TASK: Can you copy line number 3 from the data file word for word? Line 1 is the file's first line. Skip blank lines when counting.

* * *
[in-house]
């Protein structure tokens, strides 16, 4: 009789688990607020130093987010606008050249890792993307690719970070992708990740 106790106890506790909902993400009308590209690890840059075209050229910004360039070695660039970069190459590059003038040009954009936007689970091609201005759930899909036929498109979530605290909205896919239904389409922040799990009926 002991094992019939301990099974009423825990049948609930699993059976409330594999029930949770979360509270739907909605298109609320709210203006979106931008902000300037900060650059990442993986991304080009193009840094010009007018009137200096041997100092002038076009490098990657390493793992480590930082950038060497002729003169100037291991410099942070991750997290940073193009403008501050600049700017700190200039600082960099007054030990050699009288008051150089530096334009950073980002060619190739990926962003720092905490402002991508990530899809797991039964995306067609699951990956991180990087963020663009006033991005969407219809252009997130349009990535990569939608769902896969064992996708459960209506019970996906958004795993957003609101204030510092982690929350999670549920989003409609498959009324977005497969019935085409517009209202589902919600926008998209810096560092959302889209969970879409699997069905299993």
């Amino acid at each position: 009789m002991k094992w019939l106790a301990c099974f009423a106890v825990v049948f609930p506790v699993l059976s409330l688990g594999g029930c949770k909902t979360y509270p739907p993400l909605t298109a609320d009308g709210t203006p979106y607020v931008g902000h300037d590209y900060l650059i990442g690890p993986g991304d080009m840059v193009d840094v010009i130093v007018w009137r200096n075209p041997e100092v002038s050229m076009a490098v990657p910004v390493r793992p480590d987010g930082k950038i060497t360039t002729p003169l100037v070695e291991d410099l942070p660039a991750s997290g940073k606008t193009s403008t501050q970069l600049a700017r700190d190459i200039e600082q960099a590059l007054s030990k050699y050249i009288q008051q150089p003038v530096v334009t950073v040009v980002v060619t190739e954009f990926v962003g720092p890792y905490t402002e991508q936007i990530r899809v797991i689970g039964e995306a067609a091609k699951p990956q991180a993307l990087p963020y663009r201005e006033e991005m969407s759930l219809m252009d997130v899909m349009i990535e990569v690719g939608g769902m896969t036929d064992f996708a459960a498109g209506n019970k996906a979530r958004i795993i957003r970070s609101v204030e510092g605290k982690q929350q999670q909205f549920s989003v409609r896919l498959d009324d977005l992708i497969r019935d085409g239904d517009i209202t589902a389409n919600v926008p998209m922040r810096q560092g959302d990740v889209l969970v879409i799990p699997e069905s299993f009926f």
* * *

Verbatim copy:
């Amino acid at each position: 009789m002991k094992w019939l106790a301990c099974f009423a106890v825990v049948f609930p506790v699993l059976s409330l688990g594999g029930c949770k909902t979360y509270p739907p993400l909605t298109a609320d009308g709210t203006p979106y607020v931008g902000h300037d590209y900060l650059i990442g690890p993986g991304d080009m840059v193009d840094v010009i130093v007018w009137r200096n075209p041997e100092v002038s050229m076009a490098v990657p910004v390493r793992p480590d987010g930082k950038i060497t360039t002729p003169l100037v070695e291991d410099l942070p660039a991750s997290g940073k606008t193009s403008t501050q970069l600049a700017r700190d190459i200039e600082q960099a590059l007054s030990k050699y050249i009288q008051q150089p003038v530096v334009t950073v040009v980002v060619t190739e954009f990926v962003g720092p890792y905490t402002e991508q936007i990530r899809v797991i689970g039964e995306a067609a091609k699951p990956q991180a993307l990087p963020y663009r201005e006033e991005m969407s759930l219809m252009d997130v899909m349009i990535e990569v690719g939608g769902m896969t036929d064992f996708a459960a498109g209506n019970k996906a979530r958004i795993i957003r970070s609101v204030e510092g605290k982690q929350q999670q909205f549920s989003v409609r896919l498959d009324d977005l992708i497969r019935d085409g239904d517009i209202t589902a389409n919600v926008p998209m922040r810096q560092g959302d990740v889209l969970v879409i799990p699997e069905s299993f009926f």